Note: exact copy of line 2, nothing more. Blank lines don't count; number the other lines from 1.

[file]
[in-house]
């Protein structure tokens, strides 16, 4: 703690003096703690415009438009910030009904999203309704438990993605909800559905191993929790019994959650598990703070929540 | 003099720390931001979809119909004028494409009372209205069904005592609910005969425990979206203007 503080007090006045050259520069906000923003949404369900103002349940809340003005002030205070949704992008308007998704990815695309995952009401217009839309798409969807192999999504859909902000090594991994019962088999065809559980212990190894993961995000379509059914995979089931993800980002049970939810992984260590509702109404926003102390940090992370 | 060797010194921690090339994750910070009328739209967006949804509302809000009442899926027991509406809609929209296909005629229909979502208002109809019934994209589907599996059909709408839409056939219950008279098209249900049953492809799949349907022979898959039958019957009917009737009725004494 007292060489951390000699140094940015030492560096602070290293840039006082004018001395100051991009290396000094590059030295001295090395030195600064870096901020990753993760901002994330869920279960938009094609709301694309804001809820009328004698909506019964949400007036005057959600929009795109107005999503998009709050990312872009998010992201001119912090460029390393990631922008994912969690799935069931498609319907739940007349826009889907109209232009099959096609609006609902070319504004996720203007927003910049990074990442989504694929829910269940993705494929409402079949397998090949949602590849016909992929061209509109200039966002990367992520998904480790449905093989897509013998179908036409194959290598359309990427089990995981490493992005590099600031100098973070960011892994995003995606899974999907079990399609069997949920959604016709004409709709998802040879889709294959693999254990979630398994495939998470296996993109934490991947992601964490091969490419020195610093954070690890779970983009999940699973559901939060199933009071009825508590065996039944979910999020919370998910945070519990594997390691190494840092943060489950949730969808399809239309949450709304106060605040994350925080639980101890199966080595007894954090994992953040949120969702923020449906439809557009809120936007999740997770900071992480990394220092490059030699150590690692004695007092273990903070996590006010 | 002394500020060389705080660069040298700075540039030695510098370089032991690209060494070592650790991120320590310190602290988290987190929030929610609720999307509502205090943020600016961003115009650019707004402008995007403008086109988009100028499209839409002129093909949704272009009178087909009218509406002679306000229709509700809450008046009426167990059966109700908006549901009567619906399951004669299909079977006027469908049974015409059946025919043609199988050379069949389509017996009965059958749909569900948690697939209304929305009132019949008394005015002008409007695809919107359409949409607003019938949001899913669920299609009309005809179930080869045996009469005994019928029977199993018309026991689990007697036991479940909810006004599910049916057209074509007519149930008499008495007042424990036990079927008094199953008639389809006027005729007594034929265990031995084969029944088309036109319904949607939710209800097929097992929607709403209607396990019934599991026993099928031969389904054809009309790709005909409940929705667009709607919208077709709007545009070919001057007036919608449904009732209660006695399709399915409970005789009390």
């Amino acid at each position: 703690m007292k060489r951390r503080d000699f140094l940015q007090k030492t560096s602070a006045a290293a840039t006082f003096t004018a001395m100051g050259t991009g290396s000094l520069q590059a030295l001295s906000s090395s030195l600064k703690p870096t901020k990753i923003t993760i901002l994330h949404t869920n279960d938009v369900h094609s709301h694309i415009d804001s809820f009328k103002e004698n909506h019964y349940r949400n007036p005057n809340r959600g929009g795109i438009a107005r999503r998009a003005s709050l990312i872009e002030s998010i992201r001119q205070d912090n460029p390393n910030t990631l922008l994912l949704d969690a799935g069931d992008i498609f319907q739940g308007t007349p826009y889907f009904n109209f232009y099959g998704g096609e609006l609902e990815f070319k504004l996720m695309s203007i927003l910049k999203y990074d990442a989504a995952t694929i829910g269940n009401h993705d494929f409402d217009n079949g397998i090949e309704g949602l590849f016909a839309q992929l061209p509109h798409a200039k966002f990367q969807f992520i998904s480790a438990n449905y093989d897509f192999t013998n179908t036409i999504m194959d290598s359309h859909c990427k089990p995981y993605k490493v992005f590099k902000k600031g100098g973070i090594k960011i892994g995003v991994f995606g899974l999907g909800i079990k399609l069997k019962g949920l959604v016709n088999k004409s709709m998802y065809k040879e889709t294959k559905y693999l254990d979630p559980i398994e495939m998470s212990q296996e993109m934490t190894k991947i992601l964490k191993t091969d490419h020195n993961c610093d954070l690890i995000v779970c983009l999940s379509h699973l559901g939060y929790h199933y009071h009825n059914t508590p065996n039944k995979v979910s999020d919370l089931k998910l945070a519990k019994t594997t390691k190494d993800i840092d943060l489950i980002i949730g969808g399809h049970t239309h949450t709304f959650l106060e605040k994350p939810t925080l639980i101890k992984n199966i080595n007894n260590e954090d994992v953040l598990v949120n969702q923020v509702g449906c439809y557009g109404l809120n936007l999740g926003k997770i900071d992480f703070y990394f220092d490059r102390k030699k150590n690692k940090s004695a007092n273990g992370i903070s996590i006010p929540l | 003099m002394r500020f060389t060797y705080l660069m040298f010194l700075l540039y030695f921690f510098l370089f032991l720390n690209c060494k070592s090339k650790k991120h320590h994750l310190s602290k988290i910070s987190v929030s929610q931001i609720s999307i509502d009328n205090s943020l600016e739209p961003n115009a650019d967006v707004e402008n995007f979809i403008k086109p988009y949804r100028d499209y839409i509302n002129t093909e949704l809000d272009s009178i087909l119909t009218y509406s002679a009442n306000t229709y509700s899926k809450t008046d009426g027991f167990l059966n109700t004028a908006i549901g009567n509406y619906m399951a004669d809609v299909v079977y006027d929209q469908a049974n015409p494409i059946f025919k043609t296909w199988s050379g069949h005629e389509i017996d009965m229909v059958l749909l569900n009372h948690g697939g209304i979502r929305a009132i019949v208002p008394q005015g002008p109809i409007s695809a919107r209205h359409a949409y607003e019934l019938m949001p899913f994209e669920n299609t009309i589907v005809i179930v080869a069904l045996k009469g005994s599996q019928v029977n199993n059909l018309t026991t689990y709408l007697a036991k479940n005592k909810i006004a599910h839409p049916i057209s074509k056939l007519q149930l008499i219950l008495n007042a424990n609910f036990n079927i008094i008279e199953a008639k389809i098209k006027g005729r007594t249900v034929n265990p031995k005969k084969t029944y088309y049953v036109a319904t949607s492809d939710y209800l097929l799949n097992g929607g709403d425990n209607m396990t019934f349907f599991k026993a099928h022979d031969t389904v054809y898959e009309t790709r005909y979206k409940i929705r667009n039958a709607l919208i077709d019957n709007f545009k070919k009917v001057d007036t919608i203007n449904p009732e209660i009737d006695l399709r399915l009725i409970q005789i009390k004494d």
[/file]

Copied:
């Protein structure tokens, strides 16, 4: 703690003096703690415009438009910030009904999203309704438990993605909800559905191993929790019994959650598990703070929540 | 003099720390931001979809119909004028494409009372209205069904005592609910005969425990979206203007 503080007090006045050259520069906000923003949404369900103002349940809340003005002030205070949704992008308007998704990815695309995952009401217009839309798409969807192999999504859909902000090594991994019962088999065809559980212990190894993961995000379509059914995979089931993800980002049970939810992984260590509702109404926003102390940090992370 | 060797010194921690090339994750910070009328739209967006949804509302809000009442899926027991509406809609929209296909005629229909979502208002109809019934994209589907599996059909709408839409056939219950008279098209249900049953492809799949349907022979898959039958019957009917009737009725004494 007292060489951390000699140094940015030492560096602070290293840039006082004018001395100051991009290396000094590059030295001295090395030195600064870096901020990753993760901002994330869920279960938009094609709301694309804001809820009328004698909506019964949400007036005057959600929009795109107005999503998009709050990312872009998010992201001119912090460029390393990631922008994912969690799935069931498609319907739940007349826009889907109209232009099959096609609006609902070319504004996720203007927003910049990074990442989504694929829910269940993705494929409402079949397998090949949602590849016909992929061209509109200039966002990367992520998904480790449905093989897509013998179908036409194959290598359309990427089990995981490493992005590099600031100098973070960011892994995003995606899974999907079990399609069997949920959604016709004409709709998802040879889709294959693999254990979630398994495939998470296996993109934490991947992601964490091969490419020195610093954070690890779970983009999940699973559901939060199933009071009825508590065996039944979910999020919370998910945070519990594997390691190494840092943060489950949730969808399809239309949450709304106060605040994350925080639980101890199966080595007894954090994992953040949120969702923020449906439809557009809120936007999740997770900071992480990394220092490059030699150590690692004695007092273990903070996590006010 | 002394500020060389705080660069040298700075540039030695510098370089032991690209060494070592650790991120320590310190602290988290987190929030929610609720999307509502205090943020600016961003115009650019707004402008995007403008086109988009100028499209839409002129093909949704272009009178087909009218509406002679306000229709509700809450008046009426167990059966109700908006549901009567619906399951004669299909079977006027469908049974015409059946025919043609199988050379069949389509017996009965059958749909569900948690697939209304929305009132019949008394005015002008409007695809919107359409949409607003019938949001899913669920299609009309005809179930080869045996009469005994019928029977199993018309026991689990007697036991479940909810006004599910049916057209074509007519149930008499008495007042424990036990079927008094199953008639389809006027005729007594034929265990031995084969029944088309036109319904949607939710209800097929097992929607709403209607396990019934599991026993099928031969389904054809009309790709005909409940929705667009709607919208077709709007545009070919001057007036919608449904009732209660006695399709399915409970005789009390």